Nolan Arenado and the Cardinals have been connected in rumors for so long you half expected Ernie Broglio to have once been involved in trade negotiations. After years of wishful speculation (in the case of Cardinals fans and, seemingly, Arenado), MLB Network’s Ken Rosenthal broke the news Friday night that
And it changes so, so many things. Here’s a look at seven takeaways from the deal, for the Cardinals, for the Rockies, for Arenado, and for the rest of baseball.
1. The Cardinals immediately become the National League Central favorite.
It was going to be a muddle in the NL Central, with the Cardinals, Cubs, Reds and Brewers all jumbled and (not unrelatedly) curiously inactive this offseason. Most of baseball was waiting for one team, any team, to make an aggressive move to take advantage of the division’s anticipated mediocrity. It’s fair to call this an aggressive move, especially since the Cardinals are reportedly not giving up any key players from their current roster. Arenado is the bat St. Louis desperately needed in the middle of its lineup, solving several problems at once and securing the Cards’ status as the one team buying in a division of inertia. Even if other teams in the division start finally making moves, none will have the impact of this one.
2. The Cubs may start shipping more guys out now.
Before this trade, you could make the argument that the Cubs were still the favorites in the division. (I myself made this argument just a few weeks ago.) But you sure can’t make that argument if this deals goes through. If the Cubs aren’t a serious contender right now — and Fangraphs had them fourth before this trade — then why, exactly, are they keeping pending free agents Kris Bryant, Javier Báez, Craig Kimbrel and Anthony Rizzo around? The NL Central muddle was just waiting for one team to step forward and take control. For the last few years, you would have expected Chicago to be that team. Instead, it was the Cardinals. Whether or not the Cubs trade away any of those free agents, it is clearly the end of this Cubs era. It’s tough to blame Cubs fans for feeling dismayed that it happened earlier than it should have, or that it even happened at all.
3. The NL has some clear fault lines.
Do we already know all the NL playoff teams? With it looking (now, anyway) that there will not be expanded playoffs this year, there are only five playoff spots available in the NL this year. The Dodgers and Padres may be the best two teams in baseball; they clearly hold two of them. The Cardinals are now the obvious favorite in the NL Central. The Braves are the defending NL East champs and look formidable even if they haven’t replaced Marcell Ozuna’s bat yet, and the Mets, uh, traded for Francisco Lindor and Carlos Carrasco. It sure looks like the Dodgers, Cardinals, Padres, Braves and Mets are the five playoff teams, right now, at the end of the January. Can anyone else — the Phillies, Reds, Marlins, Nationals or Giants — break through?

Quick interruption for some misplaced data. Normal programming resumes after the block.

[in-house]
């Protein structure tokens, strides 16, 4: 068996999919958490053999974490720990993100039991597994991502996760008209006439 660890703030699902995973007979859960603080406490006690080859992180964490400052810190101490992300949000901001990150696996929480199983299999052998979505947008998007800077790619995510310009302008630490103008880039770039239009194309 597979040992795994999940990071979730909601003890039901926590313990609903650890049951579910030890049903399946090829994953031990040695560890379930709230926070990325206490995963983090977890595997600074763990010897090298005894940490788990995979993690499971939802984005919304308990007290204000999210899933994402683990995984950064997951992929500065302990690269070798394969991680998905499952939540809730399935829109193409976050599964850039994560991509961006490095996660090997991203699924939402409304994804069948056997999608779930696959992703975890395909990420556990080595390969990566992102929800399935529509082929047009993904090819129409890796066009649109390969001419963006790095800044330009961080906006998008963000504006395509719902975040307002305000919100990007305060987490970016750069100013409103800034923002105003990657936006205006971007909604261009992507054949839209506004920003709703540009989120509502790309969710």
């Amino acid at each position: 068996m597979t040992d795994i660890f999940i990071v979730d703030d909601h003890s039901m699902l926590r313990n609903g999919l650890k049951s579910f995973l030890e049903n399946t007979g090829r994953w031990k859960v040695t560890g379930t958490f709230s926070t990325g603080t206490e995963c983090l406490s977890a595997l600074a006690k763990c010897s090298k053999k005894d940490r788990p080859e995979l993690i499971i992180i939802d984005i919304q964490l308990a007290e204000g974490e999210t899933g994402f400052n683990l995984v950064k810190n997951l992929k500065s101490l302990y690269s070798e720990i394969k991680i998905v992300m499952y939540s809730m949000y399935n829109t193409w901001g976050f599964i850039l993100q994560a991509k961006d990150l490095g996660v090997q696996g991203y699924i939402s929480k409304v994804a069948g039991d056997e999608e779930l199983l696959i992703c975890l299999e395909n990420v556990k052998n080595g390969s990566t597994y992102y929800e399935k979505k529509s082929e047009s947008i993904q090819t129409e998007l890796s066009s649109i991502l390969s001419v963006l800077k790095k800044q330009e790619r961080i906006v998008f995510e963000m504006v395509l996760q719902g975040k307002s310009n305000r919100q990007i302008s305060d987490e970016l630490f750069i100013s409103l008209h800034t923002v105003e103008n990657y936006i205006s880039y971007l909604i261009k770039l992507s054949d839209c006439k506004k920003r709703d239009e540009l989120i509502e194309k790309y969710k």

4. Trevor Story just skyrocketed to the top of everyone’s trade lists.
With Arenado’s onerous contract mostly off their books now, the Rockies would love to re-sign their other All-Star,
5. John Mozeliak can stave off the haters for a while.
The Cardinals’ president of baseball operations, along with general manager Michael Girsch, has taken a considerable amount of heat this offseason, not just for not making any moves, but for not looking particularly eager to stand out in a winnable division. One aspect of Mozeliak’s tenure that is often underappreciated is how the Cards never do a sell off or a teardown; they’re trying to win the division every year, and have, essentially for 25 years. That looked questionable most of this offseason, though, particularly after the team didn’t pick up Kolten Wong’s reasonable $12.5 million option. The Cardinals have a bunch of money coming off the books after the 2021 season; were they punting on this year just to get clear and ready for ’22? It turns out: No, they were not. Mozeliak spent most of the winter pleading with Cardinals fans to “stay patient.” Now they can see why.
6. Yadi’s not going anywhere.
A few hours before the Arenado trade was reported, the Cardinals made their first notable move of the offseason, signing lifelong Cardinal
7. This has actually turned out to be a fascinating offseason.
All right, so it took a while to get moving, but all told, some truly huge names have been traded this offseason. Lindor. Yu Darvish. Blake Snell. Now Arenado. For all the talk about teams being scared of a season without full capacity in the stands, these are some of the best players in baseball changing teams this winter. This is what the Hot Stove is supposed to look like. Hallelujah.